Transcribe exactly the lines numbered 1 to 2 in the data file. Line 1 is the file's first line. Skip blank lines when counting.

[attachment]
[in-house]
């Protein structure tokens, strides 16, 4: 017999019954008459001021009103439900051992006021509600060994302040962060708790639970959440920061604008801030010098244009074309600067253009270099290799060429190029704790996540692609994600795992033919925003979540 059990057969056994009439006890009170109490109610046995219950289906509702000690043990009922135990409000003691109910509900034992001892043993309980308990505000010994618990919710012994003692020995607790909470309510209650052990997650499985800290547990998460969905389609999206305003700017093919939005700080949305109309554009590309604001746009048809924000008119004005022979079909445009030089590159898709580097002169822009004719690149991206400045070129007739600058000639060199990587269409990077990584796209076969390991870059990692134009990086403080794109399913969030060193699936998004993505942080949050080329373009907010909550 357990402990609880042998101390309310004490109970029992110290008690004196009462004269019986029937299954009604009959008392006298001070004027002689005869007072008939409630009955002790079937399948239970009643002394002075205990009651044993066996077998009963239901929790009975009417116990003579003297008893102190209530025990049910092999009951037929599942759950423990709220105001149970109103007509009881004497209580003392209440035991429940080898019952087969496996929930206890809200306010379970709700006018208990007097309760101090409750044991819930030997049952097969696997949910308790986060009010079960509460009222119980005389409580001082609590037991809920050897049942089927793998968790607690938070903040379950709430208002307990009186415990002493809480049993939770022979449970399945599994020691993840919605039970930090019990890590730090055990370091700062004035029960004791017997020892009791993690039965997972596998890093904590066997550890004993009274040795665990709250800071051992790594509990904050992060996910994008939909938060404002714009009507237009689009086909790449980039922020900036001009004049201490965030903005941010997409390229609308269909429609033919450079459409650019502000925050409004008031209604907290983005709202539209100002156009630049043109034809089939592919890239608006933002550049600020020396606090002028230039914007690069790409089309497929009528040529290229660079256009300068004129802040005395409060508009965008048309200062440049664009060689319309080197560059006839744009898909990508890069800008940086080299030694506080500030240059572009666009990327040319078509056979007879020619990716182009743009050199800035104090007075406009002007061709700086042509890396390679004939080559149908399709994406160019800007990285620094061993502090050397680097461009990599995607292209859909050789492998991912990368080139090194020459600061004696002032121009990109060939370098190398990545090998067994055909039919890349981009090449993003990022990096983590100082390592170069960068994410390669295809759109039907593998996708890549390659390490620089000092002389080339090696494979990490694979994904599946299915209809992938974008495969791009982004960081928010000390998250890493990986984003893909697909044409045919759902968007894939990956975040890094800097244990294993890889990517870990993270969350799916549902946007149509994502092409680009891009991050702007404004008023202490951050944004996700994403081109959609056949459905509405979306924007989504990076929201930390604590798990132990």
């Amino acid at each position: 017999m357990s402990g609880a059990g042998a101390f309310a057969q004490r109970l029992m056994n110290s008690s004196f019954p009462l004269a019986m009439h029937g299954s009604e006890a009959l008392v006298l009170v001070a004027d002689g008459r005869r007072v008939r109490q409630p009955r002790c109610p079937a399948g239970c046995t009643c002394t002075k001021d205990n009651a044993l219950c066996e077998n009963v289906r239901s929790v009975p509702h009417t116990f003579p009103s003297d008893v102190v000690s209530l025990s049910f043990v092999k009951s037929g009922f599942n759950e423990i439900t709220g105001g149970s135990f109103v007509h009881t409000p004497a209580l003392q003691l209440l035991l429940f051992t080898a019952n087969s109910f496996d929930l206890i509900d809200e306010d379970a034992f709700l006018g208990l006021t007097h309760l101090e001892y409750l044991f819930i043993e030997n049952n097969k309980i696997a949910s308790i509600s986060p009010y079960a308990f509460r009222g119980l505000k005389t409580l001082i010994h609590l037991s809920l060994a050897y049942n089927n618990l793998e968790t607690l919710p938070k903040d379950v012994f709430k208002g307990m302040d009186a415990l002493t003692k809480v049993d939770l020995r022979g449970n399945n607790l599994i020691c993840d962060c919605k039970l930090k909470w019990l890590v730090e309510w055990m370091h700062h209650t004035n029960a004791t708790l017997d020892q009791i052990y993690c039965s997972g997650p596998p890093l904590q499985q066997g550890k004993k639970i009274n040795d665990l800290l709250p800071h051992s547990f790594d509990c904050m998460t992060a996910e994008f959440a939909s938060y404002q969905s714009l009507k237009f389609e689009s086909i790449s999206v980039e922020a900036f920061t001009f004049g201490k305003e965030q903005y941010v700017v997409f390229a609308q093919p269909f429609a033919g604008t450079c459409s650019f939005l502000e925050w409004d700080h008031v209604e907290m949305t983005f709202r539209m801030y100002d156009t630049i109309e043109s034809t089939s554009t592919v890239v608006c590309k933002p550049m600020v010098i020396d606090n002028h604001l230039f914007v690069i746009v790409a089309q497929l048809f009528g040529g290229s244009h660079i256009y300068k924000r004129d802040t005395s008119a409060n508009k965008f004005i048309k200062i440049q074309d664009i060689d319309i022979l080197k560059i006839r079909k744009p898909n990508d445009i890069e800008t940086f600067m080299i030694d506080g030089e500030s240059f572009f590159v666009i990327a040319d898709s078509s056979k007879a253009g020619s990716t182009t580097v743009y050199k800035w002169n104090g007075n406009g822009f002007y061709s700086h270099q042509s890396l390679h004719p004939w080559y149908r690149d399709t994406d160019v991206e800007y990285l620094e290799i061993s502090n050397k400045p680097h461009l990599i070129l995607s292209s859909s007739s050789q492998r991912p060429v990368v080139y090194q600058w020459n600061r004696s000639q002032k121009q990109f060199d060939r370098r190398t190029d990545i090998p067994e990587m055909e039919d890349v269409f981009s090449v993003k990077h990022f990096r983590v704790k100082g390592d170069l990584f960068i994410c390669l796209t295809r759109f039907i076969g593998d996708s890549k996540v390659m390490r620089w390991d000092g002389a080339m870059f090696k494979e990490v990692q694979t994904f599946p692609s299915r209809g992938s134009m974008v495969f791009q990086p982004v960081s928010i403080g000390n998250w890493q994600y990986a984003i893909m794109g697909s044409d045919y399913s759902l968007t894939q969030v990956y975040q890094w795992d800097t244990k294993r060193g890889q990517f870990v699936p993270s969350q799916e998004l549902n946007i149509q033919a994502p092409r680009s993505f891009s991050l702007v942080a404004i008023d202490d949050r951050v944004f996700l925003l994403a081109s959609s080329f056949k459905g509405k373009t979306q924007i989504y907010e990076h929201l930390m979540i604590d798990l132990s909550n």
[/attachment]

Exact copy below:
[in-house]
């Protein structure tokens, strides 16, 4: 017999019954008459001021009103439900051992006021509600060994302040962060708790639970959440920061604008801030010098244009074309600067253009270099290799060429190029704790996540692609994600795992033919925003979540 059990057969056994009439006890009170109490109610046995219950289906509702000690043990009922135990409000003691109910509900034992001892043993309980308990505000010994618990919710012994003692020995607790909470309510209650052990997650499985800290547990998460969905389609999206305003700017093919939005700080949305109309554009590309604001746009048809924000008119004005022979079909445009030089590159898709580097002169822009004719690149991206400045070129007739600058000639060199990587269409990077990584796209076969390991870059990692134009990086403080794109399913969030060193699936998004993505942080949050080329373009907010909550 357990402990609880042998101390309310004490109970029992110290008690004196009462004269019986029937299954009604009959008392006298001070004027002689005869007072008939409630009955002790079937399948239970009643002394002075205990009651044993066996077998009963239901929790009975009417116990003579003297008893102190209530025990049910092999009951037929599942759950423990709220105001149970109103007509009881004497209580003392209440035991429940080898019952087969496996929930206890809200306010379970709700006018208990007097309760101090409750044991819930030997049952097969696997949910308790986060009010079960509460009222119980005389409580001082609590037991809920050897049942089927793998968790607690938070903040379950709430208002307990009186415990002493809480049993939770022979449970399945599994020691993840919605039970930090019990890590730090055990370091700062004035029960004791017997020892009791993690039965997972596998890093904590066997550890004993009274040795665990709250800071051992790594509990904050992060996910994008939909938060404002714009009507237009689009086909790449980039922020900036001009004049201490965030903005941010997409390229609308269909429609033919450079459409650019502000925050409004008031209604907290983005709202539209100002156009630049043109034809089939592919890239608006933002550049600020020396606090002028230039914007690069790409089309497929009528040529290229660079256009300068004129802040005395409060508009965008048309200062440049664009060689319309080197560059006839744009898909990508890069800008940086080299030694506080500030240059572009666009990327040319078509056979007879020619990716182009743009050199800035104090007075406009002007061709700086042509890396390679004939080559149908399709994406160019800007990285620094061993502090050397680097461009990599995607292209859909050789492998991912990368080139090194020459600061004696002032121009990109060939370098190398990545090998067994055909039919890349981009090449993003990022990096983590100082390592170069960068994410390669295809759109039907593998996708890549390659390490620089000092002389080339090696494979990490694979994904599946299915209809992938974008495969791009982004960081928010000390998250890493990986984003893909697909044409045919759902968007894939990956975040890094800097244990294993890889990517870990993270969350799916549902946007149509994502092409680009891009991050702007404004008023202490951050944004996700994403081109959609056949459905509405979306924007989504990076929201930390604590798990132990």